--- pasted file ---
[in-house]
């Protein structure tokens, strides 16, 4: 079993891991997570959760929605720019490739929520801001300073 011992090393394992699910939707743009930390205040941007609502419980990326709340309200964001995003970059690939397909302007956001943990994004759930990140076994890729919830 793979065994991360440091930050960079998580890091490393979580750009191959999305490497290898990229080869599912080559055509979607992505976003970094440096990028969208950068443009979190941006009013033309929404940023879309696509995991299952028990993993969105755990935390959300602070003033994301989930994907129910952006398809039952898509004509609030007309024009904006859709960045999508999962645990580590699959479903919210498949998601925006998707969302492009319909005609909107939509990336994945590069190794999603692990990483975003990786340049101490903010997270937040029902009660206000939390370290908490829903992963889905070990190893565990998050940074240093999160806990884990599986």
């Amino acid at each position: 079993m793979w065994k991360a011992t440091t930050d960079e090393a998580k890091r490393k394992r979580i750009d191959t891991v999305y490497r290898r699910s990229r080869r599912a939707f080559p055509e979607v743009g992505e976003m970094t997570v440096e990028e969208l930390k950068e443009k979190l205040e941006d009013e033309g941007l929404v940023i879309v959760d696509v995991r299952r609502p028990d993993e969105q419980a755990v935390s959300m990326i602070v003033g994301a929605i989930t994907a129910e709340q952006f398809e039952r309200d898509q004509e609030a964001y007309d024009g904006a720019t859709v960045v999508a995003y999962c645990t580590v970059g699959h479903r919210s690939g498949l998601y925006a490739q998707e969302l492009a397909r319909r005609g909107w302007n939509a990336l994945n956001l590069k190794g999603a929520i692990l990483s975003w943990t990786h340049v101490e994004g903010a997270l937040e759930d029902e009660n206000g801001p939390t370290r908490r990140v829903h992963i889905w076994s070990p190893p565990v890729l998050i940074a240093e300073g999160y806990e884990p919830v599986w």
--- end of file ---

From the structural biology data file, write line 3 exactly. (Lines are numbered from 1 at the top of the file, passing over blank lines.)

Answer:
């Amino acid at each position: 079993m793979w065994k991360a011992t440091t930050d960079e090393a998580k890091r490393k394992r979580i750009d191959t891991v999305y490497r290898r699910s990229r080869r599912a939707f080559p055509e979607v743009g992505e976003m970094t997570v440096e990028e969208l930390k950068e443009k979190l205040e941006d009013e033309g941007l929404v940023i879309v959760d696509v995991r299952r609502p028990d993993e969105q419980a755990v935390s959300m990326i602070v003033g994301a929605i989930t994907a129910e709340q952006f398809e039952r309200d898509q004509e609030a964001y007309d024009g904006a720019t859709v960045v999508a995003y999962c645990t580590v970059g699959h479903r919210s690939g498949l998601y925006a490739q998707e969302l492009a397909r319909r005609g909107w302007n939509a990336l994945n956001l590069k190794g999603a929520i692990l990483s975003w943990t990786h340049v101490e994004g903010a997270l937040e759930d029902e009660n206000g801001p939390t370290r908490r990140v829903h992963i889905w076994s070990p190893p565990v890729l998050i940074a240093e300073g999160y806990e884990p919830v599986w």